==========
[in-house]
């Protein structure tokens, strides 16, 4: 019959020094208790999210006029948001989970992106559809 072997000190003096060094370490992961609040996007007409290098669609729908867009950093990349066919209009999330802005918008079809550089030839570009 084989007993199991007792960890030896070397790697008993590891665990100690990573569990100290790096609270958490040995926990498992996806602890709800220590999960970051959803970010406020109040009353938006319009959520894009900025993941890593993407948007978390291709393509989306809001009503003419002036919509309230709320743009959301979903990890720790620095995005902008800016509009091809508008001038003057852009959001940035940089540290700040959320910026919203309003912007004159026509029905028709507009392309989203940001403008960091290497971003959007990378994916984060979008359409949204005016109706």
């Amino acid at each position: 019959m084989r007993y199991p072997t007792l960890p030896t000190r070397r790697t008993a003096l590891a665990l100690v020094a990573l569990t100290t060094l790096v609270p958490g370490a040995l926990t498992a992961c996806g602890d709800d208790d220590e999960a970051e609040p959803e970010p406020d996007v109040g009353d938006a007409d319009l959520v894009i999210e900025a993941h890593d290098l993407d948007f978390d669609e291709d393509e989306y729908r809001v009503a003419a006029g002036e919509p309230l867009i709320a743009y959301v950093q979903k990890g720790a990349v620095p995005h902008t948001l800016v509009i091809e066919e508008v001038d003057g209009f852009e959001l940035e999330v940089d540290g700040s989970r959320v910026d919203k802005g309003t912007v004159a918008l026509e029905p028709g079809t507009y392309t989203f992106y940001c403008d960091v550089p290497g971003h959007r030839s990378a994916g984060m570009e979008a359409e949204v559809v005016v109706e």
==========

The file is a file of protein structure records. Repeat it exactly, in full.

[in-house]
């Protein structure tokens, strides 16, 4: 019959020094208790999210006029948001989970992106559809 072997000190003096060094370490992961609040996007007409290098669609729908867009950093990349066919209009999330802005918008079809550089030839570009 084989007993199991007792960890030896070397790697008993590891665990100690990573569990100290790096609270958490040995926990498992996806602890709800220590999960970051959803970010406020109040009353938006319009959520894009900025993941890593993407948007978390291709393509989306809001009503003419002036919509309230709320743009959301979903990890720790620095995005902008800016509009091809508008001038003057852009959001940035940089540290700040959320910026919203309003912007004159026509029905028709507009392309989203940001403008960091290497971003959007990378994916984060979008359409949204005016109706």
């Amino acid at each position: 019959m084989r007993y199991p072997t007792l960890p030896t000190r070397r790697t008993a003096l590891a665990l100690v020094a990573l569990t100290t060094l790096v609270p958490g370490a040995l926990t498992a992961c996806g602890d709800d208790d220590e999960a970051e609040p959803e970010p406020d996007v109040g009353d938006a007409d319009l959520v894009i999210e900025a993941h890593d290098l993407d948007f978390d669609e291709d393509e989306y729908r809001v009503a003419a006029g002036e919509p309230l867009i709320a743009y959301v950093q979903k990890g720790a990349v620095p995005h902008t948001l800016v509009i091809e066919e508008v001038d003057g209009f852009e959001l940035e999330v940089d540290g700040s989970r959320v910026d919203k802005g309003t912007v004159a918008l026509e029905p028709g079809t507009y392309t989203f992106y940001c403008d960091v550089p290497g971003h959007r030839s990378a994916g984060m570009e979008a359409e949204v559809v005016v109706e």